At the time of its incorporation, the population of Universal City was estimated to be about 1,800, but that may have been generous. At one time known as the fastest growing city in Texas, the city’s population skyrocketed to 7,613 by 1970. Since then growth has been less phenomenal, with the population reaching 10,720 by 1980, 13,057 by 1990, 14,849 by 2000, and 18,530 by 2010. Universal City has two major parks, several smaller ones, and has acquired land for several future parks, including a linear one beside Cibolo Creek. The city has two annual civic events—a Snowfest in February and a Veterans' Day parade in November.
Economic Development Committee of the Randolph Metrocom Chamber of Commerce, Comprehensive Economic Profile of the Randolph Metrocom (1988). Universal City Herald, August 31, 1978. Universal City, Texas (http://www.universalcitytexas.com/), accessed February 9, 2014.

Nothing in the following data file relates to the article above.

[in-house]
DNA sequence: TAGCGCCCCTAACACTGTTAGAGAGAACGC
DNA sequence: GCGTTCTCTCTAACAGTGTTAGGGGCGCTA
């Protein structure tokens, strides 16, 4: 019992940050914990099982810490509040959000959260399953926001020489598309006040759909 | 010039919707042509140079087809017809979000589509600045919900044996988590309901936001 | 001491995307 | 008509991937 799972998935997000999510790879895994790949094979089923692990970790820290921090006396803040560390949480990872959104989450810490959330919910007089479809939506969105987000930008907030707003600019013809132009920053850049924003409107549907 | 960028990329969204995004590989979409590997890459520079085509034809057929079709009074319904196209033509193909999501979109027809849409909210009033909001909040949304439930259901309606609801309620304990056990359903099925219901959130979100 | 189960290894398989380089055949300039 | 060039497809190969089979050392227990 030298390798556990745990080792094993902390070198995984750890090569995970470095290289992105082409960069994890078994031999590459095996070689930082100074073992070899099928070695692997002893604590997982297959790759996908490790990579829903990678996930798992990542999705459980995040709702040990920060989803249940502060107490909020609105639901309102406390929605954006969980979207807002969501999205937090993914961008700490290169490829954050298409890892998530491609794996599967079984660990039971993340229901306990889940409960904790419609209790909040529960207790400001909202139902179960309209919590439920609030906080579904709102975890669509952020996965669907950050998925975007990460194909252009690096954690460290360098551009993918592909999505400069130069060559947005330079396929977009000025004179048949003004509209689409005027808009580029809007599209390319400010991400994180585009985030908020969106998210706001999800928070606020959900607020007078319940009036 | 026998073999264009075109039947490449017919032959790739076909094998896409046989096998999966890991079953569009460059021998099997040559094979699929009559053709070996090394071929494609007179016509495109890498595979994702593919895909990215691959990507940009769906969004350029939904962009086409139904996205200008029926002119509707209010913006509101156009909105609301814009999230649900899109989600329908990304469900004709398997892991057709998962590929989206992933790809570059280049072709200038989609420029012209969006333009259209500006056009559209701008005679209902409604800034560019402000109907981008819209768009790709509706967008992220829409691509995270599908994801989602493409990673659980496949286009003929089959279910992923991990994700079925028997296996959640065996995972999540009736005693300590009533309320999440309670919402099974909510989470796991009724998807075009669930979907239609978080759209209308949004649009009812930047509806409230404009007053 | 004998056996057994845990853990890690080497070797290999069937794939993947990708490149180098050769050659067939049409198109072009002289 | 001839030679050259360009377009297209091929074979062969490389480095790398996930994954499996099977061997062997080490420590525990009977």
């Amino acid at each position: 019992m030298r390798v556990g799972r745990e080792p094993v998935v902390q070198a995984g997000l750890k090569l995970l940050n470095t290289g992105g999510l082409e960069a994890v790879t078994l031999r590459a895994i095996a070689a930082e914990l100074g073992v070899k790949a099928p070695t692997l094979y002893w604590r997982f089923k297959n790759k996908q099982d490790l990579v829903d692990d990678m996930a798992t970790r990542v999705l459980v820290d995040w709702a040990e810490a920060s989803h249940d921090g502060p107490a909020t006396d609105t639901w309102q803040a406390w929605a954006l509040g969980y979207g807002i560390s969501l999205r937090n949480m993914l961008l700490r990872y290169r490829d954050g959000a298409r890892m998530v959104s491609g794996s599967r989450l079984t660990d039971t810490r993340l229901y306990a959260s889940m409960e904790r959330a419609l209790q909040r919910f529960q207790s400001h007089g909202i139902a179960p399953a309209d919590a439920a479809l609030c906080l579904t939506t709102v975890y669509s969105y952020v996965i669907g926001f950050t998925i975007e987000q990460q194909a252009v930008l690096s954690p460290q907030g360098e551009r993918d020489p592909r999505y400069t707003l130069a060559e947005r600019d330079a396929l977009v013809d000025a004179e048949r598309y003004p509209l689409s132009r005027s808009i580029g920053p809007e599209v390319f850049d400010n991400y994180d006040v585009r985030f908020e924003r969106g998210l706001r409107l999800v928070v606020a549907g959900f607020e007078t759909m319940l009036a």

Image Use Disclaimer
All copyrighted materials included within the Handbook of Texas Online are in accordance with Title 17 U.S.C. Section 107 related to Copyright and “Fair Use” for Non-Profit educational institutions, which permits the Texas State Historical Association (TSHA), to utilize copyrighted materials to further scholarship, education, and inform the public. The TSHA makes every effort to conform to the principles of fair use and to comply with copyright law.
For more information go to: http://www.law.cornell.edu/uscode/17/107.shtml
If you wish to use copyrighted material from this site for purposes of your own that go beyond fair use, you must obtain permission from the copyright owner.
The following, adapted from the Chicago Manual of Style, 15th edition, is the preferred citation for this article.Handbook of Texas Online, Michael P. Hoffman, "UNIVERSAL CITY, TX," accessed August 15, 2018, http://www.tshaonline.org/handbook/online/articles/heu01.
Uploaded on June 15, 2010. Modified on February 20, 2014. Published by the Texas State Historical Association.